Cooking to Stretch Your Dollar

WhatYouGot stew, Duck stew, Cooking to stretch your dollar

I first started to think about stretching a dollar by cooking, when I spent my first Thanksgiving away from home. It never occurred to me that the banks closed, that week on Wednesday and that food service at college was closed from Thursday to Monday! Someone invited me home for Thanksgiving, but after that I had $5 to make it until Monday morning! I went to the grocery store while thinking really hard about how to get the most bang for my buck!

Necessity will make You think hard about how to stretch Your Dollar!

Over the years Jerreth and I have spent time thinking and discussing how to cook economically and what would we want to have on hand, in case of emergency (loss of income, extreme weather, etc.) We’ve come to a number of conclusions.


To Stretch Your Dollar, You Need A Toolkit

Some “tools” for economical cooking might include.

  • A crock-pot or some other means of slow cooking. A slow cooker can take cheap ingredients and turn them into sumptuous fare. Also, though it may seem counter intuitive, a slow cooker can save you a LOT of time, in a busy lifestyle. Being are pressed for time, putting a meal into the crock-pot before we leave for work is time well spent. When we come home… it’s ready to eat!
Crock pot with stew, slow cooked meal, stretch your dollar, stretch your dollar crock-pot
A Crock-Pot/slow cooker will help you to eat better AND more economically.
  • Basic cooking utensils: pots, pans, silverware, ladle, spatula(s), wooden spoon, food storage containers. All these things will save you money if they save you  from eating out, even a couple of times.
  • Refrigerator or a way to store food in the cold. Once, during a 10 day power outage, we stored our food outside in our stock trailer. It stayed cold. It did the job, saving us a LOT of money.
  • A good cookbook is worth its weight in gold.


To Stretch Your Dollar by Cooking, You Need Some Basic Ingredients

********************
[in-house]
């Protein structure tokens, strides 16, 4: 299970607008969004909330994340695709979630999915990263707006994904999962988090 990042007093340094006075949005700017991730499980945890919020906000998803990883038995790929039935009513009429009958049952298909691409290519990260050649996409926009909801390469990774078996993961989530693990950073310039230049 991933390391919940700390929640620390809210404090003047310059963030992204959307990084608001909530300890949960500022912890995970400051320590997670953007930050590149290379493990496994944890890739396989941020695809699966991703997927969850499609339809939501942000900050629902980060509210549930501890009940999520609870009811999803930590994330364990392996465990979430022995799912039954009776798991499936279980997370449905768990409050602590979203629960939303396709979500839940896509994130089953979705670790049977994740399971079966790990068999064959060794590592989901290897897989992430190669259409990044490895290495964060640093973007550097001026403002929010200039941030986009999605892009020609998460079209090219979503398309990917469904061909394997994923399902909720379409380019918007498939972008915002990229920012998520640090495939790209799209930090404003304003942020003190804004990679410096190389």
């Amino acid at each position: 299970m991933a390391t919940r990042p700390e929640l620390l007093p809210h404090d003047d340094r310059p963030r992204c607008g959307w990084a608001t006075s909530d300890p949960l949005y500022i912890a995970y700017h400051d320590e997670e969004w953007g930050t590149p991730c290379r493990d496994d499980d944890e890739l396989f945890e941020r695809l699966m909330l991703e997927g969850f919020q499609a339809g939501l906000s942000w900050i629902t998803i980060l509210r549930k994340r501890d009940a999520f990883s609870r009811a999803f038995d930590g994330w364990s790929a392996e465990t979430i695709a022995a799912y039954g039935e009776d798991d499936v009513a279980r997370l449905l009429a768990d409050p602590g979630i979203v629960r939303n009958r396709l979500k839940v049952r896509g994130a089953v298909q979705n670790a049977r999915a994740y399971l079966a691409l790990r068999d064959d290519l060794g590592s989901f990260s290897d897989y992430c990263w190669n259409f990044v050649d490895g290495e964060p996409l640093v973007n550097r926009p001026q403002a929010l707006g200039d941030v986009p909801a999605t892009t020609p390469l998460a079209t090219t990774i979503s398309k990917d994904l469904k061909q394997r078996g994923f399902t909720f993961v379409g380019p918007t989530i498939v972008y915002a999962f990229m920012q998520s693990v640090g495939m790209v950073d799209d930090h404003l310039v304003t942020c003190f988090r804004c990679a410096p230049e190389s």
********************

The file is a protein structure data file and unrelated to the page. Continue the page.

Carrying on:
eggs are economical protein, eggs, economical protein
Eggs are an amazing, healthy, economical source of protein.

You may add or leave off something, according to your personal preferences. Here’s my list of necessities.

  • Eggs
  • Potatoes
  • Rice
  • Flour
  • Cornmeal
  • Vegetable oil (Our preference is olive oil, but there are other forms of shortening.)
  • Oatmeal (bulk, not envelopes) One can eat a whole lot of oatmeal. It’s filling, cheap and nutritious.
  • sugar of some kind
  • salt
  • Powdered milk (stores well and works in many recipes).
  • Dry beans and legumes (chick peas, lentils, etc.) All very healthy, nutritious and economical, and, they cook well in a crock-pot.
  • Baking powder and baking soda (two different things)
  • Salt and Pepper
  • Hot sauce
  • Frozen vegetables (Providing you have a freezer: if you have to buy veggies, frozen is cheaper and still of good quality.)

This is just a basic list. To expand it, I’d definitely add more spices. If you would like to obtain dried and freeze dried supplies for indefinite storage, consider Honeyville: Great Source of Storable, Economical Food .

To Stretch Your Dollar Work on Your Cooking Skills

Practice making some things from scratch. Pancakes, breads and biscuits, for instance, can be more economical if you make them yourself. They’ll almost certainly be more delicious. Pancakes, for instance, will cost you a fraction, if you make your own mix. Add some cornmeal to it, and you’ll probably beat out any restaurant’s offering, hands down!

Blog: Never Again Buy Pancake Mix

Practice cooking beans and legumes from scratch. They can be ridiculously inexpensive. Yet, when cooked well, they are delicious! A slow cooker will serve you well for cooking dry legumes! Beans and legumes store well, improve a person’s diet greatly and stretch your dollar a lot.

Learn some basic bread making skills. Baking is good. Sourdough is even better! Homesteading Edu has a course on sourdough.


For further reading: Developing Culinary Resilience


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